Backup and recovery, Remote access

Natural disasters expose cyber weaknesses for financial firms

Lineman work to restore power to residents as the recovery continues from the tornado on December 16, 2021 in Dawson Springs, Kentucky. (Photo by Scott Olson/Getty Images)

When storms, hurricanes, earthquakes, wildfires and other natural disasters strike, they impact life across wide swaths of the country. They also impact the ability to access financial services and the potential for bad actors to get in amid the chaos.

As seen recently with the tornados in Kentucky and the snow and ice-storms across the country, natural disasters can bring in-person banking to a standstill, preventing acces too bank branches and staff, as well as the systems to back up transactions. An academic white paper released in mid2021 by VoxEU looked at the potential impact of natural disasters on the overall financial system, especially in the face of the on-going COVID pandemic, and found that “natural disasters are a major source of systemic risk, and finance must play a major role in the prevention and taming of those risks.”

Indeed, going into the “hurricane season” this year from late summer into fall, the FDIC released notice about how natural disasters might affect financial services institutions (FSIs).

David Blaszkowsky, head of product and regulatory affairs for Helios Data, points out that super-Storm Sandy nearly a decade ago [in fall 2012] remains the nightmare baseline for how future natural disasters can threaten to impact not just to individual local financial institutions, but the national financial system. "Lose a bank and the state and federal regulators can reconstruct things quickly, but when scores or hundreds go down at the same time the system can collapse,” he said.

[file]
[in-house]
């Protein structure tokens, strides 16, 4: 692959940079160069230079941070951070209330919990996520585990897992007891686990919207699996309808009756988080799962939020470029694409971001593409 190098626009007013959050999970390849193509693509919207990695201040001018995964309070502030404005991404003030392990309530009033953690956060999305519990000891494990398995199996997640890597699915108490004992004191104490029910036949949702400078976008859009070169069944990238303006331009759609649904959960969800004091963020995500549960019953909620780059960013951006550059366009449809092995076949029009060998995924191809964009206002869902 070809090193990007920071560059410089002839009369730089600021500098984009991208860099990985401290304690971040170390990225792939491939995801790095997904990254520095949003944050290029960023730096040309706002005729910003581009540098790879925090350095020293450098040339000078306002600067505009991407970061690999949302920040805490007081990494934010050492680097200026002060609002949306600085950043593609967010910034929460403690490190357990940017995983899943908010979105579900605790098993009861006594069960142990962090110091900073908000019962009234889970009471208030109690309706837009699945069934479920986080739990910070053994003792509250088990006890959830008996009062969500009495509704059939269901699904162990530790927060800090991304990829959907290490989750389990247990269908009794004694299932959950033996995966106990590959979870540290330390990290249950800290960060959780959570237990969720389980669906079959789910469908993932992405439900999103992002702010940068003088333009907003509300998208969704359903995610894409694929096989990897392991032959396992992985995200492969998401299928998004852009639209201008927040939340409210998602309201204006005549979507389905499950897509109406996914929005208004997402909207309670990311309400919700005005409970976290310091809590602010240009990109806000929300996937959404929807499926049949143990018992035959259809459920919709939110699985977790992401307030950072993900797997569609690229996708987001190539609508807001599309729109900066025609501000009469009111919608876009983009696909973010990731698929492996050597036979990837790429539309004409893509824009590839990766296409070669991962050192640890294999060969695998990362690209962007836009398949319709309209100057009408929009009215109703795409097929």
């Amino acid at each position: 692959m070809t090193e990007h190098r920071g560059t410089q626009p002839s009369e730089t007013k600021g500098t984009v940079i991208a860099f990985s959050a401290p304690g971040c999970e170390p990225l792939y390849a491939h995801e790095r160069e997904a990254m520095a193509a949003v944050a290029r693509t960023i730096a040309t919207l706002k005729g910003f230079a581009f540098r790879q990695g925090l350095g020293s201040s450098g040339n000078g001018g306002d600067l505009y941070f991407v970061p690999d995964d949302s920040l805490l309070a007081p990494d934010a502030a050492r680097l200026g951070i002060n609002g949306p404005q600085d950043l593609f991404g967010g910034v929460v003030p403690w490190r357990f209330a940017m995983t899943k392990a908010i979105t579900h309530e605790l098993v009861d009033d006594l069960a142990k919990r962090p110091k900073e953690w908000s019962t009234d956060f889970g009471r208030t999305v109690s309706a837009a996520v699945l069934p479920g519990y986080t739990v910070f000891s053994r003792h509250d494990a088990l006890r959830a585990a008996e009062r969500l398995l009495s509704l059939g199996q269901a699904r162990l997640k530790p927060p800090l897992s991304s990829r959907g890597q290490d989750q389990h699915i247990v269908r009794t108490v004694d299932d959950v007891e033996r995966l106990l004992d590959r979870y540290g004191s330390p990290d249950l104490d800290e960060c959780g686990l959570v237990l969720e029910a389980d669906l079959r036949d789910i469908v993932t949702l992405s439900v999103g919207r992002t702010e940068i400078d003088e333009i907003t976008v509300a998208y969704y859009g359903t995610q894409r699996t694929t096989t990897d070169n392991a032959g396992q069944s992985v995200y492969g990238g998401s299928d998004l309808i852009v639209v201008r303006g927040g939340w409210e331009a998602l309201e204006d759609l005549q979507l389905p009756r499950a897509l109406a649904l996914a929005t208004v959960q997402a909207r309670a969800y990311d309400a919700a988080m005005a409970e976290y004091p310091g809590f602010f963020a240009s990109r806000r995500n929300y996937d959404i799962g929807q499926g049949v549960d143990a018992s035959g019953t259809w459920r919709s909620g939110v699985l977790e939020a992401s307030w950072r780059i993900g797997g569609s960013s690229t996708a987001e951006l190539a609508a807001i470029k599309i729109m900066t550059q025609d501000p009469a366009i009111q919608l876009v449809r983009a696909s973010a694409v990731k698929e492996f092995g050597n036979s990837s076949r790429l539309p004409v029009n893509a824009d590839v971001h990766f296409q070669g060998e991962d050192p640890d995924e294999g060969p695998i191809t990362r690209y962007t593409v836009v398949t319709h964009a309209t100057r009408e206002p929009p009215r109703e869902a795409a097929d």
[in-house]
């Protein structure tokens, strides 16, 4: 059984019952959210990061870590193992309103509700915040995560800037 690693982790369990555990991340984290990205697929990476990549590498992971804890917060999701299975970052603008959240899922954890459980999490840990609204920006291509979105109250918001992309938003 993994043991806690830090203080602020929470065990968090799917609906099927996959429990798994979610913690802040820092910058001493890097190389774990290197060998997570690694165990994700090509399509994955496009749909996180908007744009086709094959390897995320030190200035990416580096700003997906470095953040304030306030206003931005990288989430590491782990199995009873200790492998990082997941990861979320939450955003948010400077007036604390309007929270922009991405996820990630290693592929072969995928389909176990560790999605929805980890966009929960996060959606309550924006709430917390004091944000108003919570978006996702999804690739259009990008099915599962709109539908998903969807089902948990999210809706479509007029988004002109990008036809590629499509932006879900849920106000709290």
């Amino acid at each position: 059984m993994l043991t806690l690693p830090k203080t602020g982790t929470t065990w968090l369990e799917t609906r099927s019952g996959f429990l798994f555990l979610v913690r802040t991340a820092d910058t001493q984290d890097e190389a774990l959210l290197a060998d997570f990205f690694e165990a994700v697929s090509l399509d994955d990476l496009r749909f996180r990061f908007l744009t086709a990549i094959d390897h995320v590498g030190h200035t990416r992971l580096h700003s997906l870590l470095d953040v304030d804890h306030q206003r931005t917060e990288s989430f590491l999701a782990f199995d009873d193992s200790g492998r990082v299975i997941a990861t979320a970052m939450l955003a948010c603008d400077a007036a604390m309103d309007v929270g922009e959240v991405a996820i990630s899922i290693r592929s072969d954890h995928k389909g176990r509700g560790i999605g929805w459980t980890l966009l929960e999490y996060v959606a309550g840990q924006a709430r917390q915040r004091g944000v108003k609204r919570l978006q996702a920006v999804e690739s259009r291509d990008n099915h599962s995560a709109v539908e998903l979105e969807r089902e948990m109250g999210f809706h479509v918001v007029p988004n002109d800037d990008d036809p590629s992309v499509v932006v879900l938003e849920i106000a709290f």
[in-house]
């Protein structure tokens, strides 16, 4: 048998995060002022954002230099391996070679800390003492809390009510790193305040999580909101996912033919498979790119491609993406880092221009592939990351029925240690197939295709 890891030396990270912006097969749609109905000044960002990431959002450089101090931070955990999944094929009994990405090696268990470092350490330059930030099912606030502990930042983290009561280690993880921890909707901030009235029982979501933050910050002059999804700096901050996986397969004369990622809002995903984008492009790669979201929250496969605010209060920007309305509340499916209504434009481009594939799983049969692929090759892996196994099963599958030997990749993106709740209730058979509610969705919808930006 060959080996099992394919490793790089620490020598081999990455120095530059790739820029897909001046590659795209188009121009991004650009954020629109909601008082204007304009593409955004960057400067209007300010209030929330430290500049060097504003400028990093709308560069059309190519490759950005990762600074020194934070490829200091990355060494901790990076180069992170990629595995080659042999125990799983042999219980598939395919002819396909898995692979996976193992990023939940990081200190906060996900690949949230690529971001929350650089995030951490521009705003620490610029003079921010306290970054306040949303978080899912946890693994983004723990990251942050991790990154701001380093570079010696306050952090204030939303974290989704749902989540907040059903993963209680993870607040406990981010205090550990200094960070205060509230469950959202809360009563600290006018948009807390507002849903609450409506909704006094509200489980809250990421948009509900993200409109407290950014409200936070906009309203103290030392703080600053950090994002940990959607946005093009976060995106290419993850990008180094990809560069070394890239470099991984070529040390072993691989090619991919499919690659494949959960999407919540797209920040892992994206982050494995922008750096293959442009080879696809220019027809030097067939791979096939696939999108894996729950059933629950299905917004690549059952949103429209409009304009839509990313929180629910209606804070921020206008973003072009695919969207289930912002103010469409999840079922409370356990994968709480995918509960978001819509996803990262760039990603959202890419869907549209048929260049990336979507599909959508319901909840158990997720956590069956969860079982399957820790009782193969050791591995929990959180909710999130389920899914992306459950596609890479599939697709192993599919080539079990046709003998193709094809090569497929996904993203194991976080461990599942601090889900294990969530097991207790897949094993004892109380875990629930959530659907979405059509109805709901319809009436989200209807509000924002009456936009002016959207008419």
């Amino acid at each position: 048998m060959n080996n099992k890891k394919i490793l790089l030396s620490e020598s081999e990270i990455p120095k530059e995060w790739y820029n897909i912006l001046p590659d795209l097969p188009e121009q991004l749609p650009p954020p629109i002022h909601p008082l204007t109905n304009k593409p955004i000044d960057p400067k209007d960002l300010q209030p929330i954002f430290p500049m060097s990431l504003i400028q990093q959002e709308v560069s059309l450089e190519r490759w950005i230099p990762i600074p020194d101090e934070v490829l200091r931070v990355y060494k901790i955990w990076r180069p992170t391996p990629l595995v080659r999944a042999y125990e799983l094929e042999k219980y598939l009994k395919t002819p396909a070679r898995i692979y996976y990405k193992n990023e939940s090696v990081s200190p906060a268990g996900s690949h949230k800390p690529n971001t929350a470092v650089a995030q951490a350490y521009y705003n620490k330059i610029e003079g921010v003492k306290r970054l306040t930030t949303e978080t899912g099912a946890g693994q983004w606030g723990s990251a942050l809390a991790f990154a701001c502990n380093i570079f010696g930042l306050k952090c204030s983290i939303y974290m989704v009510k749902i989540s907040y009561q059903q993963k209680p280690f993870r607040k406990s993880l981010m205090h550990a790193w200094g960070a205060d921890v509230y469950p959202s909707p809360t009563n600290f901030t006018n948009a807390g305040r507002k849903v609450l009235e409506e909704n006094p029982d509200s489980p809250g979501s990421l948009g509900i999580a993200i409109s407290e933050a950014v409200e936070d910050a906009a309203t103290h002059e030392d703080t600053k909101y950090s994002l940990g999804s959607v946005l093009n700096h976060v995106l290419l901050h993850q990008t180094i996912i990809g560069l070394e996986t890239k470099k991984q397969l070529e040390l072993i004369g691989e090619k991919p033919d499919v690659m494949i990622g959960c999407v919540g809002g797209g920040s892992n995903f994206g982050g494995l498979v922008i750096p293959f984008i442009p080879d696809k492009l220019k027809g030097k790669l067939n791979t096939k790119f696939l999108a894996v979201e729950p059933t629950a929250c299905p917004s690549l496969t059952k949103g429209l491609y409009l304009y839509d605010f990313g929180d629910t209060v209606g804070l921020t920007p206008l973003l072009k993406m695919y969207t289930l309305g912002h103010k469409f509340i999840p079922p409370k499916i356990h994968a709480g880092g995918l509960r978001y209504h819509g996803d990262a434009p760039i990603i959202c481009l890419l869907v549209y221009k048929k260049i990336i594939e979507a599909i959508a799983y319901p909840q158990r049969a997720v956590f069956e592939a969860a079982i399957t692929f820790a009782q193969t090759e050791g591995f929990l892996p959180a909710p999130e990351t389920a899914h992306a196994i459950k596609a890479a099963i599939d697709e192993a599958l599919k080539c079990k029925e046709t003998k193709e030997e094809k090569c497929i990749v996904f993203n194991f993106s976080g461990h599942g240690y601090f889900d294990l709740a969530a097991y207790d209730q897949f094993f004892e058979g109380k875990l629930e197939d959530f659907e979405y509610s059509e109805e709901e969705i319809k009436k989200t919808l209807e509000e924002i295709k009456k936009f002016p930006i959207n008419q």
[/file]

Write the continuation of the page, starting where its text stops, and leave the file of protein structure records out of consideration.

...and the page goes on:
Adding to this, the failure of electronic systems like ATMs and inability to travel or even rescue and replace lost systems and records, as has happened across lower Manhattan during Sandy, and “the inability for people to get money will quickly mean pain and loss of face across a region,” he added. “Now is the time for FSIs, even for local ones, to build the resilience to survive regional disasters.”

According to analysts at the National Oceanic and Atmospheric Administration (NOAA), 2020 was the fourth-costliest year on record for natural disasters. And, as of early July 2021 there have been eight weather or climate disaster events with losses exceeding $1 billion each to affect the United States, according to NOAA’s findings. While these physical and human losses do not directly equate to financial industry impact, there is nonetheless a correlation — with branches in these areas unable to operate, and digital systems often downed.

Gary McAlum, senior cyber analyst with the TAG Cyber Group, and a member of the board of directors of the National Cybersecurity Center, said that the responsibilities placed upon financial services organizations boils down to business continuity and “resiliency.”

In many ways, the pandemic itself and the subsequent lockdown and remote work requirements represent “a natural disaster,” said McAlum, with the ongoing push to have more employees (including FSI employees) to work from home. “Every financial institution goes through their own list of how a natural disaster could impact them,” McAlum said. “When something like this happens, banks need to track their third-party suppliers as they will be increasingly reliant on those providers.”

As Blaszkowsky pointed out, “Lose a bank and the state and federal regulators can reconstruct things quickly, but when scores or hundreds go down at the same time the system can collapse.”

“Add [to this] the failure of electronic systems like ATMs and inability to travel or even rescue and replace lost systems and records, like it was across lower Manhattan" in recent natural disasters, he said. “Now is the time for FSIs, even local ones, to build the resilience to survive regional disasters.”

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